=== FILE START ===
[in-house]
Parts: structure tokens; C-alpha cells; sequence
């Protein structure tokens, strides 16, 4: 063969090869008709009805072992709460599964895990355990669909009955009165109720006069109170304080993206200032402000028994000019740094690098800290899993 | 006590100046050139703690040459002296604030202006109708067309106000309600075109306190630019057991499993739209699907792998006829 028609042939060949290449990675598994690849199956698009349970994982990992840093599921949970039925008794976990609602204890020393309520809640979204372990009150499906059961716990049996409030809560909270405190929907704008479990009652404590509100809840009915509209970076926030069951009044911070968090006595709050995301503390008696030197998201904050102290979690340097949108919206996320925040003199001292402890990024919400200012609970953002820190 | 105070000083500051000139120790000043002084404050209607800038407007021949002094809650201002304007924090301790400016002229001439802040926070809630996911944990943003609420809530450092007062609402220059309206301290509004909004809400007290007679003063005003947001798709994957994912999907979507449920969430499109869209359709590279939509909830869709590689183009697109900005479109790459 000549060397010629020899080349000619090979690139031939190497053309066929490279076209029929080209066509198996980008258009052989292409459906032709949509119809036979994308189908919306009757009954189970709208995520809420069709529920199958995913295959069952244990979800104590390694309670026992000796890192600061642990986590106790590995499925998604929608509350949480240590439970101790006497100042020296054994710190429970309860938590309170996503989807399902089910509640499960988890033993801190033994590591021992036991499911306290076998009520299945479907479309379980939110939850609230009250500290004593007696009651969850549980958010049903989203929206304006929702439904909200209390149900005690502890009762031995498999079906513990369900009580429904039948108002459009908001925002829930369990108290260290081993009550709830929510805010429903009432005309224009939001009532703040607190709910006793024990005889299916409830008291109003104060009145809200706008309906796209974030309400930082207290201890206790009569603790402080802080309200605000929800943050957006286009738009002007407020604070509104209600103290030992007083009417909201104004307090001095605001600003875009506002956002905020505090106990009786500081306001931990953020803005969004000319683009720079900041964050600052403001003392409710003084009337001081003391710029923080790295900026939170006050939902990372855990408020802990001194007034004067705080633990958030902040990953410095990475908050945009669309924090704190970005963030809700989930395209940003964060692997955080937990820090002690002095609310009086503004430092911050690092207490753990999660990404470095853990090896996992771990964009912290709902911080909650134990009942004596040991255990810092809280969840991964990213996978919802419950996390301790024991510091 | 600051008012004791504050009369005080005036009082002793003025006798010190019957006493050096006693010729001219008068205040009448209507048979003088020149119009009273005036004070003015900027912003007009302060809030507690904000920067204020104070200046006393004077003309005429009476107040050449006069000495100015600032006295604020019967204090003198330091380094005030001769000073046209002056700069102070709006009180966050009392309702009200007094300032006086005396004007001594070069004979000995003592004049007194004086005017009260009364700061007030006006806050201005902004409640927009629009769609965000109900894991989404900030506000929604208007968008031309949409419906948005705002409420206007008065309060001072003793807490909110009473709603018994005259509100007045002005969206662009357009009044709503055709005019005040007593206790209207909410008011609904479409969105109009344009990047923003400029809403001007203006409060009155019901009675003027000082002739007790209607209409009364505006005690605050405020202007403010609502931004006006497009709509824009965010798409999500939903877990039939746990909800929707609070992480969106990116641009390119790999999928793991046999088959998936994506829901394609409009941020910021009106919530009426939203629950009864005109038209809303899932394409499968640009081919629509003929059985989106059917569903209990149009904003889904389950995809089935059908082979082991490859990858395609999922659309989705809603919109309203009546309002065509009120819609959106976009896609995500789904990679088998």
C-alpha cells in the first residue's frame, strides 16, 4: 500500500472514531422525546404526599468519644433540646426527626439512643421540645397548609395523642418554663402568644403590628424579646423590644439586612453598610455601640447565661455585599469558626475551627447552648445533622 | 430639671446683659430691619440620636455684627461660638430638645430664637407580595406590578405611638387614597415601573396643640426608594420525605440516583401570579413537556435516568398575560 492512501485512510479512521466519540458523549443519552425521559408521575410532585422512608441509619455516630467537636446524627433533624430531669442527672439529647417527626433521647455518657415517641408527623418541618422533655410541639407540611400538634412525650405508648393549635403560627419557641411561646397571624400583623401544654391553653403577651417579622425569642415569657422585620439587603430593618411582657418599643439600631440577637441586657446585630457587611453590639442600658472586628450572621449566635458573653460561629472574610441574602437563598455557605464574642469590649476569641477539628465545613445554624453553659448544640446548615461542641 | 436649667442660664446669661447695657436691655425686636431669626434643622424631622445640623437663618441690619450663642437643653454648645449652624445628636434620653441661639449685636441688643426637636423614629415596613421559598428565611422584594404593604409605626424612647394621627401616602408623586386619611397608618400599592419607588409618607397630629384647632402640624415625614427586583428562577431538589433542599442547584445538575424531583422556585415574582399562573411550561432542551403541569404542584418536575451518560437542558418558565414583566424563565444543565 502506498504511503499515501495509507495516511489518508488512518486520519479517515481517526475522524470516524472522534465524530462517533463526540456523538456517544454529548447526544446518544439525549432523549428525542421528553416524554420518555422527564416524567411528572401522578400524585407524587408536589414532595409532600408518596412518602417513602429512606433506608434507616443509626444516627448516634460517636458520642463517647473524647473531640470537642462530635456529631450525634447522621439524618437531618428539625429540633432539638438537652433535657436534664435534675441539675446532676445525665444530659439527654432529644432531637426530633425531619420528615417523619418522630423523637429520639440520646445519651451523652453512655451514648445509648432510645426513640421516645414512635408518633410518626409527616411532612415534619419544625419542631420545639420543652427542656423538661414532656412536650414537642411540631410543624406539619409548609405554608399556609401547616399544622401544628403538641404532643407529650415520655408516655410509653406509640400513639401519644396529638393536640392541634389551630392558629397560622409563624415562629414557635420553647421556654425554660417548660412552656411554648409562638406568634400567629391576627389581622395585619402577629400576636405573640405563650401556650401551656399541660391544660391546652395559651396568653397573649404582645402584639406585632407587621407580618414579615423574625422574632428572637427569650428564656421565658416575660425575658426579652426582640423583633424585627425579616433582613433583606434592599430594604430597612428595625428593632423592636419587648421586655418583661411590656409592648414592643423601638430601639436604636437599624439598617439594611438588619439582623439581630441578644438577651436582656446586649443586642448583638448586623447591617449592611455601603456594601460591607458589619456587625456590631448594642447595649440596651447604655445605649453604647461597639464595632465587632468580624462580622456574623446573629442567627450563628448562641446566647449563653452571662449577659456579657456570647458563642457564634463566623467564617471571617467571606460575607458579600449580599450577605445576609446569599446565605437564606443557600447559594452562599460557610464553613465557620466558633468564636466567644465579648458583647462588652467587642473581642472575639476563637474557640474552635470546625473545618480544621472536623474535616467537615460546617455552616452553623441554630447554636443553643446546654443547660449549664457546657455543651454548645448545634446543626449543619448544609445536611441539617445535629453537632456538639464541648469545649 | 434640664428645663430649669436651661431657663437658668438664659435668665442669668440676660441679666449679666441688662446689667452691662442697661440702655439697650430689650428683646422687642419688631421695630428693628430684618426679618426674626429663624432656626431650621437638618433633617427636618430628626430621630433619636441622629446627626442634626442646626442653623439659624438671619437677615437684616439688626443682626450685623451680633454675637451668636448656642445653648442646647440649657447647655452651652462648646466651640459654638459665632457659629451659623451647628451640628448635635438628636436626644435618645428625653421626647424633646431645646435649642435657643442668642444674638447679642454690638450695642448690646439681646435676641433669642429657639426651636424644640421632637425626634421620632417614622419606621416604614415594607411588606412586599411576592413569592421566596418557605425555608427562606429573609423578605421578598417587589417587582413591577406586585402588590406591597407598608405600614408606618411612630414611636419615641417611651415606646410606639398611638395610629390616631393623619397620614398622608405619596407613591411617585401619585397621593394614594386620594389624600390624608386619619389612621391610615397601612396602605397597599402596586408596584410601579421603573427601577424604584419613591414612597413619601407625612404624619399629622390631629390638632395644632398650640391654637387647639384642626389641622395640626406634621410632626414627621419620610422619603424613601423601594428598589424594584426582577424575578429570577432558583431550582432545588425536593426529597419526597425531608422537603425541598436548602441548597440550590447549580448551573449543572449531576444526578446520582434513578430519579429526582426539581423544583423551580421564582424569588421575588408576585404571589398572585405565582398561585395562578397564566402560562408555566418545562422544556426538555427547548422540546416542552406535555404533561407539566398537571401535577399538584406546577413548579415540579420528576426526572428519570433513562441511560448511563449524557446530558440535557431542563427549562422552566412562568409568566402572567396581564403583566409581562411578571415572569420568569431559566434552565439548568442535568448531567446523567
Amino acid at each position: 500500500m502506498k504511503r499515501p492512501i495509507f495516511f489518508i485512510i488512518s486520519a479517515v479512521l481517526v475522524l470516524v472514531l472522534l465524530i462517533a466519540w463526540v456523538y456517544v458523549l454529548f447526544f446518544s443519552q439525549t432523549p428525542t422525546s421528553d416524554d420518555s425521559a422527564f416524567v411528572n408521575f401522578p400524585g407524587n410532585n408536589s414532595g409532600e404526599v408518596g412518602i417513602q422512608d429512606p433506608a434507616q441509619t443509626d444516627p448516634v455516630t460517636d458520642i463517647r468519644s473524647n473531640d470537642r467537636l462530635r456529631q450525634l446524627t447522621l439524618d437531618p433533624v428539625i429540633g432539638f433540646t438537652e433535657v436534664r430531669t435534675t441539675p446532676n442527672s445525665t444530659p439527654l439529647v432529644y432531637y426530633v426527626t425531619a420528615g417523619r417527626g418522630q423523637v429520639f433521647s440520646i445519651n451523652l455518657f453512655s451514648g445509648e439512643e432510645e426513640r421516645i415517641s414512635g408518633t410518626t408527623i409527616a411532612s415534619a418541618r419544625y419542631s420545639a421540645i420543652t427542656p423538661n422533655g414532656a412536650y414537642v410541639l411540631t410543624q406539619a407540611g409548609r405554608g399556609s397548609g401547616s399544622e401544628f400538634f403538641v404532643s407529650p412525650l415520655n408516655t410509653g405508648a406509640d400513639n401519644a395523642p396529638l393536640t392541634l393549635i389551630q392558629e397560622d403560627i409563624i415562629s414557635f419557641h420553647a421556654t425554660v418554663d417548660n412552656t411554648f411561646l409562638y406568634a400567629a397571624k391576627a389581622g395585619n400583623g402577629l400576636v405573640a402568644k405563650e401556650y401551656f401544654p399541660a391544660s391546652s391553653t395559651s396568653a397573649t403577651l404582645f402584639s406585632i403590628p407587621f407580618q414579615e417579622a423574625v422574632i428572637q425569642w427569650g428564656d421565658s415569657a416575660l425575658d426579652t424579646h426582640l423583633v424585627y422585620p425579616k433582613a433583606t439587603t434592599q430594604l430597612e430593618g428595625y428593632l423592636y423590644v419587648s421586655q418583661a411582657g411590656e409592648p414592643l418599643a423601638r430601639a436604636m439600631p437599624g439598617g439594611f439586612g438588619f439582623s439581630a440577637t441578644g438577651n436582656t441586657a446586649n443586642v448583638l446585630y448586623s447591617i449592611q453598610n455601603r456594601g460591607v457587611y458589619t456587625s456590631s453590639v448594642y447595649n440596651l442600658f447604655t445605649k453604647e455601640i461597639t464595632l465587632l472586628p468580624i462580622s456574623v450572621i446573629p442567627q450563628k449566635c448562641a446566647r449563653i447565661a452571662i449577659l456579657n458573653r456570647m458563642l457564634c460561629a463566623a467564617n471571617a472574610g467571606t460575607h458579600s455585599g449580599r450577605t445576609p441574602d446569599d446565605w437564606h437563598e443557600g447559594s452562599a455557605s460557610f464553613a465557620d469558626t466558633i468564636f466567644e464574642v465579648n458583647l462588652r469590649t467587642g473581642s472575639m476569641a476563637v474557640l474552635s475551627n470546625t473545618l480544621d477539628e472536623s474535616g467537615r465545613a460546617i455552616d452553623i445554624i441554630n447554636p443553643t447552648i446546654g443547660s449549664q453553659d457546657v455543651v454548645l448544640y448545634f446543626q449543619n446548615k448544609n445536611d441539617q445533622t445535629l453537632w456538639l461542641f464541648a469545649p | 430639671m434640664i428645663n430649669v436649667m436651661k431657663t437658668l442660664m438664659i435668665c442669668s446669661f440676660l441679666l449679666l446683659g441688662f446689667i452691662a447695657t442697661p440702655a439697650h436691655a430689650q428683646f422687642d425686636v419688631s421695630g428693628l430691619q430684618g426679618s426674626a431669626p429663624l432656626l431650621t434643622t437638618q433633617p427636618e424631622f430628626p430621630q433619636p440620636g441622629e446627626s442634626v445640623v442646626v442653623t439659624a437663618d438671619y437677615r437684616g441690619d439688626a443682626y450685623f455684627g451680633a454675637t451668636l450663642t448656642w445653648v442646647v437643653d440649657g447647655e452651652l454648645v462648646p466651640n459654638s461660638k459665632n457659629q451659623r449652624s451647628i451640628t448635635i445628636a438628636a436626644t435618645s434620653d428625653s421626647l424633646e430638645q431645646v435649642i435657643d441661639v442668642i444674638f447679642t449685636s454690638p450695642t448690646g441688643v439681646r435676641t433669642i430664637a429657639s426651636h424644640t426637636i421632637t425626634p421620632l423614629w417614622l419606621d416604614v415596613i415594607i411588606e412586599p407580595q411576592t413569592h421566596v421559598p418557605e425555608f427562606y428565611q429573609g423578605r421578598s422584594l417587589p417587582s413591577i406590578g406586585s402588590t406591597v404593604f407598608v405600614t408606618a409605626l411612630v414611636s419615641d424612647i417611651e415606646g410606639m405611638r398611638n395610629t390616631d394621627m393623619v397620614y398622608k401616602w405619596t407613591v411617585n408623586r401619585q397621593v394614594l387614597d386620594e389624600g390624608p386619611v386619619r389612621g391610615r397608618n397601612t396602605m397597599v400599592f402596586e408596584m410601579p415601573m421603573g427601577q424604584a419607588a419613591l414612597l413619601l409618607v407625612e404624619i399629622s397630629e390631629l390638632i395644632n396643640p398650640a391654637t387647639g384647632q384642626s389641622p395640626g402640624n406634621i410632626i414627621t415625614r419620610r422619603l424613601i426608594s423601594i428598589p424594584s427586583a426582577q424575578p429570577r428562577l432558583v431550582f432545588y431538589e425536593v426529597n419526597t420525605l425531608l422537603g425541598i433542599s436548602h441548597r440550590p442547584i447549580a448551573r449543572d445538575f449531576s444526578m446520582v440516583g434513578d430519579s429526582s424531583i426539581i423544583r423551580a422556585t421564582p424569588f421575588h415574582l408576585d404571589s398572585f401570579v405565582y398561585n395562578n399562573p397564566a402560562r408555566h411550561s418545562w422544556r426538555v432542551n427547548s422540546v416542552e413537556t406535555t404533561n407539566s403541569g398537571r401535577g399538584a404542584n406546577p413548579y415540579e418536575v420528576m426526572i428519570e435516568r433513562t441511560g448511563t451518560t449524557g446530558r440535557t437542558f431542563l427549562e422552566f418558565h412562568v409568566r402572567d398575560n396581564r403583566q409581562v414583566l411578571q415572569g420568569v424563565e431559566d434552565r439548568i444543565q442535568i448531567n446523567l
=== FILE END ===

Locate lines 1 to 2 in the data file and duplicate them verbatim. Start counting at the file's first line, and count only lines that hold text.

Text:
[in-house]
Parts: structure tokens; C-alpha cells; sequence